Did Westboro Baptist Church's new hater-in-chief once call Tampa home? (w/video)

For Steve Drain, the road from Tampa student to Westboro Baptist Church leader included protests at funerals of military service members. He helped Fred Phelps create the “God hates …” signs and produced hundreds of videos for the church’s website,
For Steve Drain, the road from Tampa student to Westboro Baptist Church leader included protests at funerals of military service members. He helped Fred Phelps create the “God hates …” signs and produced hundreds of videos for the church’s website,
Published April 3, 2014

The recent death at 84 of Fred W. Phelps Sr., founder of Westboro Baptist Church, has left an opening at the top of the tiny congregation notorious for its hate-filled rants about homosexuality at soldiers' funerals. Westboro's new leader, according to news accounts, is Steve Drain, who lived in Tampa and attended the University of South Florida. Drain's unusual path to Topeka, Kan., where Westboro is based, has been documented by Justin Kendall, who interviewed Drain in 2011 for the Pitch, a Kansas City news outlet, and recently by Caitlin Dickson for the Daily Beast website. Below are excerpts from those articles, the church website and a church video.

From Daily Beast

In 2001, a then-35-year-old Drain set out to make a documentary exposing the gay-hating, disruptive church he'd become familiar with while in graduate school at the University of Kansas. Instead, Drain wound up moving his family from Tampa to Topeka to join the congregation.

Drain was raised Presbyterian but spent much of his youth searching for more from his religion, later identifying as a staunch atheist, according to his daughter.

Drain graduated in the late 1990s from the University of Kansas with a Masters of Fine Arts. He later returned with his family to Tampa where he got a job as a creative director at the Home Shopping Network.

According to his daughter Lauren, Drain talked a lot about making a documentary to expose an extremist antigay church he'd become familiar with while living in Kansas. He went to Washington, D.C., to watch the group picket the Millennium March. He would title the movie Hatemongers.

From the Pitch

Drain expected Phelps to be a "Barnumesque snake-oil salesman." Instead, he came to view him as "the most misunderstood man alive."

"There was this humble, little old man who had spent his life laboring in that Word, in that vineyard, telling people just what the Bible says," Drain says. "He's not an aggressive self-promoter that people put him out as. He's a man who every day spends several hours a day poring through the Scripture. He's doing this out of a heartfelt fear that if he doesn't do it, then the Lord is going to deal with him."

After the first meeting, Drain called his wife, Luci.

"This guy is right," he told her.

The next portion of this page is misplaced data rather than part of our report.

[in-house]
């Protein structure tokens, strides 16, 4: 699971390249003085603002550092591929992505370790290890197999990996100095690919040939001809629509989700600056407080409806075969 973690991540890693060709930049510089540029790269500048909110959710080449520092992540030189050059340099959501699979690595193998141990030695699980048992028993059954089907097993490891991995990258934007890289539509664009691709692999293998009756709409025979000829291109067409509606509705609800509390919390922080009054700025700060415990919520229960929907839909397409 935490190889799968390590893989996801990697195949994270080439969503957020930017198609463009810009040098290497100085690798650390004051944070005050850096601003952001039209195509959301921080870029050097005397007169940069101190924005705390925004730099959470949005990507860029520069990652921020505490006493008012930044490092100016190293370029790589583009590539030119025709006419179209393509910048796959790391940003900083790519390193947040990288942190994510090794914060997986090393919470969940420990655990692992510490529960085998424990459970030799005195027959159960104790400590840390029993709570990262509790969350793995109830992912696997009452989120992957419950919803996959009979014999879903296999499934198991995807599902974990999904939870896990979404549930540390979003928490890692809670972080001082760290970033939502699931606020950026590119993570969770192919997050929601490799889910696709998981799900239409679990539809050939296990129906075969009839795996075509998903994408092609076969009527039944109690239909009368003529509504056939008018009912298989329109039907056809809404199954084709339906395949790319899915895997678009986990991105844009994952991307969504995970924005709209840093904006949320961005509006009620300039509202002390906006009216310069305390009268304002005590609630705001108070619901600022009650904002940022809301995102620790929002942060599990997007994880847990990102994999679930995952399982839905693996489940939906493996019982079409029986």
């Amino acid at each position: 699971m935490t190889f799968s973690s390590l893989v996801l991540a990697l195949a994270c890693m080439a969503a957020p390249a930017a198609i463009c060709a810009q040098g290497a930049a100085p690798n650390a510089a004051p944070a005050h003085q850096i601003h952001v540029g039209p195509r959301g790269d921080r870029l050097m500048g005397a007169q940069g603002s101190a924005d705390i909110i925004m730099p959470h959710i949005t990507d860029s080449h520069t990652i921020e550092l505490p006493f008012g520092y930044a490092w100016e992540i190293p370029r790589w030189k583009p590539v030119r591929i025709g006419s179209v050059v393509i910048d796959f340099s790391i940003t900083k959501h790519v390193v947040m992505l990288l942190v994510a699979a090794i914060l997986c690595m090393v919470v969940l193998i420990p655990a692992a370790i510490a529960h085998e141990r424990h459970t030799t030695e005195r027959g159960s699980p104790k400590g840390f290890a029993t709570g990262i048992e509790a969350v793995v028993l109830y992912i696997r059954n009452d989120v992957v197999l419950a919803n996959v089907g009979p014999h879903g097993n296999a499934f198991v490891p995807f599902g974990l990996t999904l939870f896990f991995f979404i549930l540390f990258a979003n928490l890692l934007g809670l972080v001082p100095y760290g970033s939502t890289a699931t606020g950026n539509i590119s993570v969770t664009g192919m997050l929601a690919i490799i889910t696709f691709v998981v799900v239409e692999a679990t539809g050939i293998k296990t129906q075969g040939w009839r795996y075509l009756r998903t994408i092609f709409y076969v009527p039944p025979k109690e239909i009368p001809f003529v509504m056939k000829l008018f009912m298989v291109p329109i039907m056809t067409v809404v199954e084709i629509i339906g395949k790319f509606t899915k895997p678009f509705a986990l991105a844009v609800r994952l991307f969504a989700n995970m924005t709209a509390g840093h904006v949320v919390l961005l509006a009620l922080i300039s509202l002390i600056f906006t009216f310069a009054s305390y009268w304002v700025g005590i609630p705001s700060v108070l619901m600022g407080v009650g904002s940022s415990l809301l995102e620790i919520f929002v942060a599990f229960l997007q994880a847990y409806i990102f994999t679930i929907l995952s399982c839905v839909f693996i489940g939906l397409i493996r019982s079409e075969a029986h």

From the Pitch

Steve and Luci Drain say it was their eldest daughter, Lauren, who made them realize that they needed to move. At 14, she began to show interest in what the couple call "heathen boys." This didn't fit with their newfound religion. As turmoil increased in their home, Luci warmed to the idea of moving. Steve and Luci were starting to think that they had been raising Lauren and Taylor wrong.

Drain instituted a "godly standard" in his house. His family stopped celebrating holidays — no Christmas, no Halloween, no Thanksgiving. No more rock bands. (He had played in a band called Boneyard while at KU and he once helped Lauren start one.) No more long hair for Steve. No more haircuts for Luci and the girls. (Women aren't supposed to take blades to their hair, goes one reading of the Bible.) Steve banned Luci's mother, a Catholic whom he calls a "big-time false religionist," from talking about religion with their children. No more chocolate bunnies or "What would Jesus do?" bracelets from Grandma.

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From Daily Beast

After moving to Topeka, Drain apparently inserted himself into the church's inner circle. He helped Phelps create the now-notorious "God hates …" signs and produced hundreds of videos for the church's website, Recurring series include "Beast Watch," "Jews News," and "WBC Video News," in which Drain, Fred Phelps and his son Timothy offer the Primitive Baptist take on the latest news. One of the more recent ones, for example, is titled "God Hates Malaysia," and is pretty self-explanatory.

From a Westboro Baptist video in which Drain explains the ways to tell if your church is a "stronghold … for his majesty the devil himself":

"If your pastor preaches that God loves everyone, you should run as fast as you can from that vile place. This is the granddaddy of all lies belched forth from the bowels of hell."

From Westboro's website, which denies that Drain has taken charge since the March 19 death of Phelps, who some say was pushed aside by Drain in recent years:

It's like every journalist in the world simultaneously set aside what little journalistic integrity they have, so that they could wait breathlessly for a rumor to publish: in-fighting, succession plans, and power struggles, oh my! How shameful! You're like a bunch of little girls on the playground waiting for some gossip!

Listen carefully; there are no power struggles in the Westboro Baptist Church, and there is no human intercessor — we serve no man, and no hierarchy, only the Lord Jesus Christ. No red shoes, no goofy hat, and no white smoke for us; thank you very much.

No board, no separate decision making body, just humble servants of God — qualified according to the scriptures, and chosen by the church — privileged to feed the sheep for a time.